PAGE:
January-February, 1996 The installation of the computer leads to the loosening of a fixed thought infrastructure and spatial infrastructure
April 1, 1996 The project "Villa 39" is drawn up and approved by the Psychiatric Board. Education takes over from psychiatry

The Swedish Handicap Institute supports the "Free Freya" Project

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Earlier Documentation about Freya

Freya’s life has been dramatic in many ways and she has been subjected to numerous therapies by a large number of experts. What has been published about her up to now? Surely, such an enigmatic case must have been the subject of documented research? When we started looking we found less than we had expected. As can be seen from the list of references, only three different approaches have been documented and published.

  1. For a number of years, the Italian psychiatrist Gaetano Benedetti tutored a female therapist, who began working with Freya in Switzerland and continued her work for a few years in Sweden. Benedetti has included some sections on Freya in two of his books. The therapy was conducted in Italian, which was a completely new language to Freya. She learned the language and thus demonstrated her great receptiveness.

    Freya and her former therapist, who now lives in Italy, still correspond. Professor Benedetti has documented the therapy Freya went through in his book "Alienazione e personazione nella psychoterapia mentale". He also mentions Freya in his book "Der Geisteskranke als Mitmensch" in the chapter Warum wir den Geisteskranken lieben.

  2. Lisbet Palmgren’s book "Att vårda våldsamma patienter" (Caring for Violent Patients) includes some short sections on Freya.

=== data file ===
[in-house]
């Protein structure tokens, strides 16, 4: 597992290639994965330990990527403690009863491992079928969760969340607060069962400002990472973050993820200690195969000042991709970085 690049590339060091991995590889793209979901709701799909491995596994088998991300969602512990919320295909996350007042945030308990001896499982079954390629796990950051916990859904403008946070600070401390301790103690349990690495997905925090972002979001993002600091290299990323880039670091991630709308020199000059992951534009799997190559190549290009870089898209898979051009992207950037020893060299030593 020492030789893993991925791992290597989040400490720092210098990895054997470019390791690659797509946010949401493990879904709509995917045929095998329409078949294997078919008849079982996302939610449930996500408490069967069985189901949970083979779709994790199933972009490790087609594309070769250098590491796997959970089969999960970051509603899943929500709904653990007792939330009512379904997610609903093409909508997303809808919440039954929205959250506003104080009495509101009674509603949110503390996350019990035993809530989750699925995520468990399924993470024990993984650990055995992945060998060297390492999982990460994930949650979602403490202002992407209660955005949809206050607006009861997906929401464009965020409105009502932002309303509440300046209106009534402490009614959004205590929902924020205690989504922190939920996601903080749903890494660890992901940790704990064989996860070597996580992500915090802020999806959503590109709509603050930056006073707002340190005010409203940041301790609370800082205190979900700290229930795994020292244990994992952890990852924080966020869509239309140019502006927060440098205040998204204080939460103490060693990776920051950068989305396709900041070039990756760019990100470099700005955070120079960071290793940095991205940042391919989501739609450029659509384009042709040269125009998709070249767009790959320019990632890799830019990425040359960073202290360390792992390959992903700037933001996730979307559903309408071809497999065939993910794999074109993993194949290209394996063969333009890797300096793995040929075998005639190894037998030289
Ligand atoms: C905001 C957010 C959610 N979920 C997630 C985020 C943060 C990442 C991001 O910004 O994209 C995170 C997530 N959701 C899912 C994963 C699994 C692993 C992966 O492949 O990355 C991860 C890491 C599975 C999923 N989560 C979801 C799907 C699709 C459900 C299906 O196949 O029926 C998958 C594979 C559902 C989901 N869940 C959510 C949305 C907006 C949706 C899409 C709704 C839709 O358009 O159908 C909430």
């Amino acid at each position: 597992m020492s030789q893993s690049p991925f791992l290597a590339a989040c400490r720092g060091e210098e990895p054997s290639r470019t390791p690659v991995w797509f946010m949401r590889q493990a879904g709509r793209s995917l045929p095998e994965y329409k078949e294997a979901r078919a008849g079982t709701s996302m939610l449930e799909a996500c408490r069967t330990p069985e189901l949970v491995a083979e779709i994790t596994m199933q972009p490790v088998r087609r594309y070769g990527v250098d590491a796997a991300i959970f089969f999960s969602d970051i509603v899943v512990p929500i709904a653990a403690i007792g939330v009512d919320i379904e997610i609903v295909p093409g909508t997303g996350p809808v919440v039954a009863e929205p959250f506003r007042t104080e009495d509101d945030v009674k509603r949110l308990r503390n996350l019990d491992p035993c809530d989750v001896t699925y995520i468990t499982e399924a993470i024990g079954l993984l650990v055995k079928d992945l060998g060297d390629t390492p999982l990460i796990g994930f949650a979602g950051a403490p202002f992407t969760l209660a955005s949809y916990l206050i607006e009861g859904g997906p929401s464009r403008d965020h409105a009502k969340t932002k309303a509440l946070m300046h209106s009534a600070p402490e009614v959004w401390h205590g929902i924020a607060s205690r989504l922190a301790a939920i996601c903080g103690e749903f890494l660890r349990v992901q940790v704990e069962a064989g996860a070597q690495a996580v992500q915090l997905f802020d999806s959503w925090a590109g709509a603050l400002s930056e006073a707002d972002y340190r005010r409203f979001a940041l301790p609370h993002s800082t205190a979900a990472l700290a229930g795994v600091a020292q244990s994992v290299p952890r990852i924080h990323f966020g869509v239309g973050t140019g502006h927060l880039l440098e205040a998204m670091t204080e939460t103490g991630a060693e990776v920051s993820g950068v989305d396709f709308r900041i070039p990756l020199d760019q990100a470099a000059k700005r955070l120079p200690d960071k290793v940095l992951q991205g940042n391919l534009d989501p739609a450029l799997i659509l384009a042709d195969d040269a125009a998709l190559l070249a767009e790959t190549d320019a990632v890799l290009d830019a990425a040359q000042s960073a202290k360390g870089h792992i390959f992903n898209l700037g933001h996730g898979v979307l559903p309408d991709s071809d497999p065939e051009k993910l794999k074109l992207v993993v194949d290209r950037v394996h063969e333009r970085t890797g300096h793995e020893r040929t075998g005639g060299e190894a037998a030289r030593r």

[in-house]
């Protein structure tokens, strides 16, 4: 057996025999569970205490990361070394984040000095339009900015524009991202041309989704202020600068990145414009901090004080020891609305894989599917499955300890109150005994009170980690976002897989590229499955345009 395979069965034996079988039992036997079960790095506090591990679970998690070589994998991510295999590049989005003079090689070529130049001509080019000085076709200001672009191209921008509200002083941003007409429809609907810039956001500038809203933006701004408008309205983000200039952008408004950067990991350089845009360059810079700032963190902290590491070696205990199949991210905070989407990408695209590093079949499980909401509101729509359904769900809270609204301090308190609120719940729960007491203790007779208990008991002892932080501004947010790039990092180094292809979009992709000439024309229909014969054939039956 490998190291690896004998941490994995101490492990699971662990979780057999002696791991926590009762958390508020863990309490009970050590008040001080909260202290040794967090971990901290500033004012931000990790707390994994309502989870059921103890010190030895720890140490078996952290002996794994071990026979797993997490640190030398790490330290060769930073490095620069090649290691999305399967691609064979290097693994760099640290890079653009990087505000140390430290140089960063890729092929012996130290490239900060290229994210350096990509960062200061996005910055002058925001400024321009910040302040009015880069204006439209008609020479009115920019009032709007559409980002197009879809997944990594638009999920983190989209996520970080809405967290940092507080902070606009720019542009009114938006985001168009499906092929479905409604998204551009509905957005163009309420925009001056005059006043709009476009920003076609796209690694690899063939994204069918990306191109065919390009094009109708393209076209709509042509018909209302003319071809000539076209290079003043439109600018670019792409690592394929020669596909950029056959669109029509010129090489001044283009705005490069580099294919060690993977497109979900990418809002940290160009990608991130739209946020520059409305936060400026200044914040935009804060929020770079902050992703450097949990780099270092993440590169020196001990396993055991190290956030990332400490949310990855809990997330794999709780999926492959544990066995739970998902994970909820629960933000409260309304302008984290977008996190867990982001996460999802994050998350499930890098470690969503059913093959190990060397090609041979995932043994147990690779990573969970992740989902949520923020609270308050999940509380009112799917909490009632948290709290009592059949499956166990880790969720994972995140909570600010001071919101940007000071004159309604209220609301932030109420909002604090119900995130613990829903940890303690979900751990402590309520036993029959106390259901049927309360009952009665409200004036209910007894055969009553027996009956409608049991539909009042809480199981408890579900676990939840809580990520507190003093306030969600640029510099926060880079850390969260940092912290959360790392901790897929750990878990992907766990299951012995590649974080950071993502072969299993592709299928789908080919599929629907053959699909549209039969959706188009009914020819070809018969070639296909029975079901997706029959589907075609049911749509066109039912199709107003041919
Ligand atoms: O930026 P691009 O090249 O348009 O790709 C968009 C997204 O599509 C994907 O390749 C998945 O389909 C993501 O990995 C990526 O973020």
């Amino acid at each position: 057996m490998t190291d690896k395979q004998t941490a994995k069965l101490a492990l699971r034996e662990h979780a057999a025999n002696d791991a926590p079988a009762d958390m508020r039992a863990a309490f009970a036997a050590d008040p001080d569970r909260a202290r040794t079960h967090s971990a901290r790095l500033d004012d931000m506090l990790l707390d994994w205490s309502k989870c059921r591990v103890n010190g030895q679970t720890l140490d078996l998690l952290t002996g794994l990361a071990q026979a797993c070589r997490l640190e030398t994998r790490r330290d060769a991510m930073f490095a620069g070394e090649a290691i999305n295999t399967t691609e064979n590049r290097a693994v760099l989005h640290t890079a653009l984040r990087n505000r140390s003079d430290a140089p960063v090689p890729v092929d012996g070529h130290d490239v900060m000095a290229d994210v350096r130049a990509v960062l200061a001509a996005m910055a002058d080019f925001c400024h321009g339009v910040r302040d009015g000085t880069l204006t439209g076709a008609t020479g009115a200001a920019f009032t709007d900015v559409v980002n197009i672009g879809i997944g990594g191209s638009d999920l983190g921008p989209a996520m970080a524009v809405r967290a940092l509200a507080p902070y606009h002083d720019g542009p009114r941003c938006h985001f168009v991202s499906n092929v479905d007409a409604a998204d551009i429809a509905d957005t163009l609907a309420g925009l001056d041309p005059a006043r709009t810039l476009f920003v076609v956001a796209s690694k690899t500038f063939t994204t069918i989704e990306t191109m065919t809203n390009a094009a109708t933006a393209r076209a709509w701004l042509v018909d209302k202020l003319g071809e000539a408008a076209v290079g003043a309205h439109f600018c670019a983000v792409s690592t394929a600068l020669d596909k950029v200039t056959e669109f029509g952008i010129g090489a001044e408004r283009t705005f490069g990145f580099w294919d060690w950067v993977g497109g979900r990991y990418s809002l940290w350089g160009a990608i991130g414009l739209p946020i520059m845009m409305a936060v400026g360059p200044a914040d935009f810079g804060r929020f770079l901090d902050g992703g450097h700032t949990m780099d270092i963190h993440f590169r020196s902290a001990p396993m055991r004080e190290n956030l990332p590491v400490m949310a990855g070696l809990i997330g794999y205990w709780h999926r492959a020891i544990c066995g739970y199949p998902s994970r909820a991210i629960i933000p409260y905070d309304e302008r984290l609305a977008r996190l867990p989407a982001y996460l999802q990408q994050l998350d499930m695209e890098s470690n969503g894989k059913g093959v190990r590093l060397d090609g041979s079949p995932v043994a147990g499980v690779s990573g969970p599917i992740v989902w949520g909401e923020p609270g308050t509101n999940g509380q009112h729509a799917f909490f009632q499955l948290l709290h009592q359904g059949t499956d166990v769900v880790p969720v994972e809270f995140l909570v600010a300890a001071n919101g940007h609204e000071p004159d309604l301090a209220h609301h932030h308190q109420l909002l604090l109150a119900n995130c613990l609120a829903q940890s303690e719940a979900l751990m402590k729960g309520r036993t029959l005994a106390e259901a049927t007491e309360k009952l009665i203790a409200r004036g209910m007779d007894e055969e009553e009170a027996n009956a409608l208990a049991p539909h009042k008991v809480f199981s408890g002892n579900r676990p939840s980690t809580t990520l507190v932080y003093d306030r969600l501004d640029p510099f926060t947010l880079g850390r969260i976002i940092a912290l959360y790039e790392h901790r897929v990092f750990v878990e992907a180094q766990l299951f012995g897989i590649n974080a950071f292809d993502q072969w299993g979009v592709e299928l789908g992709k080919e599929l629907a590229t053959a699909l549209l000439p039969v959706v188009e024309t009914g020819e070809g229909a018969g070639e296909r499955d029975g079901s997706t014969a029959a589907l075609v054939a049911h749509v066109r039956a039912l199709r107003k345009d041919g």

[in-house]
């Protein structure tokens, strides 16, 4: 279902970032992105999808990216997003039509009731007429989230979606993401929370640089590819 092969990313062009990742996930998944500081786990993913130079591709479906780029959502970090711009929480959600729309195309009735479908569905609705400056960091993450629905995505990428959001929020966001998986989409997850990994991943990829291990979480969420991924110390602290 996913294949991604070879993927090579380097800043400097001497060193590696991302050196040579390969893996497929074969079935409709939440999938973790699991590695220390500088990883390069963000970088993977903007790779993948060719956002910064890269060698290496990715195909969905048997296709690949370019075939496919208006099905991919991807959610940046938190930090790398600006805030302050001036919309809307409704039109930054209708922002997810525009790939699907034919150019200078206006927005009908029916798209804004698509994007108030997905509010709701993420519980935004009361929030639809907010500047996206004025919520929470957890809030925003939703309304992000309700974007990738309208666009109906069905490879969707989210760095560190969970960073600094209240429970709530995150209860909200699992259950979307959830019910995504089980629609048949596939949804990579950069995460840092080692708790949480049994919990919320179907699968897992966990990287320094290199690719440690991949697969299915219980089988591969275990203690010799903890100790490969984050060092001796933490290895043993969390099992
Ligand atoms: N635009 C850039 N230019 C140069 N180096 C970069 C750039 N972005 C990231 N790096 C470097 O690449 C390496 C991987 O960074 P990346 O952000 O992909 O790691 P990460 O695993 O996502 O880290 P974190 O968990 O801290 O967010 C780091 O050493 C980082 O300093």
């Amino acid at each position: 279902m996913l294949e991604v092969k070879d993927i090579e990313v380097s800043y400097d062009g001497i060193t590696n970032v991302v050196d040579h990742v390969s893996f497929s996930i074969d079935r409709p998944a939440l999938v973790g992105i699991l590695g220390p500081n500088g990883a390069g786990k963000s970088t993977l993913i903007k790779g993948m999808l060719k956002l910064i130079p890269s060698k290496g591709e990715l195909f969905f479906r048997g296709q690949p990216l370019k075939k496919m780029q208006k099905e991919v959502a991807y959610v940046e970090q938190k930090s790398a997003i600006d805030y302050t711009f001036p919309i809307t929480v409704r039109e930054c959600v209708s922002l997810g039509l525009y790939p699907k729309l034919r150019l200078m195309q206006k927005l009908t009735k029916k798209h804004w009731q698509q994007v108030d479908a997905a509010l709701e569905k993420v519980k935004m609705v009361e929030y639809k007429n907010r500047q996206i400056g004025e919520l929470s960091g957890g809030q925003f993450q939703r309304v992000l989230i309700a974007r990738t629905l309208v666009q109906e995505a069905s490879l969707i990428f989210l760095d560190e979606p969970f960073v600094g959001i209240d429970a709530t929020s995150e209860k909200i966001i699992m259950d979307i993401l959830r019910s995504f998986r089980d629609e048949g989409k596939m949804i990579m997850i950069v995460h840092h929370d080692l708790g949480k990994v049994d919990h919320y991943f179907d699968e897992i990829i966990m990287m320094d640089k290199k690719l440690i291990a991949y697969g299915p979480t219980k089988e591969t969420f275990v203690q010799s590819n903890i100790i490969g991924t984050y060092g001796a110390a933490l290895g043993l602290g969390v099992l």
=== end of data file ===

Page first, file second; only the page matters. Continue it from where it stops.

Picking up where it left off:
"One of them had been psychotic since she was a child and, over the years, she had been diagnosed as having several different disorders: infantile symbiotic psychosis, a schizophrenic disorder, etc. Now, her condition was considered to be some kind of early autism. She had always been very aggressive; she was anorexic and extremely obsessive. Since childhood, she had received treatment in various institutions and special hospitals."

    In the chapter "Livskvalitet" (Quality of Life) she describes Freya’s life beginning to change for the better:

    "The patient who was kept in a small special unit is still there. But in every other respect her life has improved radically. Previously, she was dressed in rags, since she would rip up her clothes. She used to throw excrement and left-over food all over her room. Now, she is nicely dressed and very proud of it. Her accommodation is more pleasant, she has a good relationship with the staff and is able to go out for walks with them. In addition, she has two fellow patients in her ward. Previously, she was almost always alone and would attack people who approached her. Now, she spends most of her time in the company of others. She is very interested in the world around her and thirsts for knowledge, and she receives instruction in a number of subjects, such as, languages, history, geography and religion. It remains uncertain, however, whether it will be possible to discharge her anytime in the future."

  3. Finally, some articles have been published in "The British Journal of Psychiatry": Clastogenic Factors and Abnormal Plasma Fractions in a Female Patient with Severe Aggressiveness, by L Wetterberg, G Akner and J Sääf, appears in Vol. 152, April 1988.

    In Vol. 161, 1992, the same scientists, with KH Gustavsson, E Håkansson, H Kiessling and A Yuwiler, published the article Chromosomal Aberrations in a Patient with Severe Psychopathology.

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Reactions to "Free Freya part 1"